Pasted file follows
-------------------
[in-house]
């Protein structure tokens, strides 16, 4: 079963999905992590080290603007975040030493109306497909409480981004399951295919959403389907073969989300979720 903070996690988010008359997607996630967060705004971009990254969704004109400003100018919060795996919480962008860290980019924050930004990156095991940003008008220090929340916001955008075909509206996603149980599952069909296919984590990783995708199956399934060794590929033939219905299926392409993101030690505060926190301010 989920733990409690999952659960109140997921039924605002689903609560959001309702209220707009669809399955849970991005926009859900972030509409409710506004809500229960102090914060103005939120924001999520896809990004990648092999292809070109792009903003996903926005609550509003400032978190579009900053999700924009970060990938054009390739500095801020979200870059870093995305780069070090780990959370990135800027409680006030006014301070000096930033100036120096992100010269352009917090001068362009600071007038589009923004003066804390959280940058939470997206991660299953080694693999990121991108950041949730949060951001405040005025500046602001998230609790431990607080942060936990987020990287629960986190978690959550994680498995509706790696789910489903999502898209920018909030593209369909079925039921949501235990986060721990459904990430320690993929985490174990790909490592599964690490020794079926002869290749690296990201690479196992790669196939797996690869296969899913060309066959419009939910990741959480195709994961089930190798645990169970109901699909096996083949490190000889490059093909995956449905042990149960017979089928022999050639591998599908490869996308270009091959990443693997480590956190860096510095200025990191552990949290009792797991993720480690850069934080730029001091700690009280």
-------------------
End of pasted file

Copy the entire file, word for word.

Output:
[in-house]
């Protein structure tokens, strides 16, 4: 079963999905992590080290603007975040030493109306497909409480981004399951295919959403389907073969989300979720 903070996690988010008359997607996630967060705004971009990254969704004109400003100018919060795996919480962008860290980019924050930004990156095991940003008008220090929340916001955008075909509206996603149980599952069909296919984590990783995708199956399934060794590929033939219905299926392409993101030690505060926190301010 989920733990409690999952659960109140997921039924605002689903609560959001309702209220707009669809399955849970991005926009859900972030509409409710506004809500229960102090914060103005939120924001999520896809990004990648092999292809070109792009903003996903926005609550509003400032978190579009900053999700924009970060990938054009390739500095801020979200870059870093995305780069070090780990959370990135800027409680006030006014301070000096930033100036120096992100010269352009917090001068362009600071007038589009923004003066804390959280940058939470997206991660299953080694693999990121991108950041949730949060951001405040005025500046602001998230609790431990607080942060936990987020990287629960986190978690959550994680498995509706790696789910489903999502898209920018909030593209369909079925039921949501235990986060721990459904990430320690993929985490174990790909490592599964690490020794079926002869290749690296990201690479196992790669196939797996690869296969899913060309066959419009939910990741959480195709994961089930190798645990169970109901699909096996083949490190000889490059093909995956449905042990149960017979089928022999050639591998599908490869996308270009091959990443693997480590956190860096510095200025990191552990949290009792797991993720480690850069934080730029001091700690009280």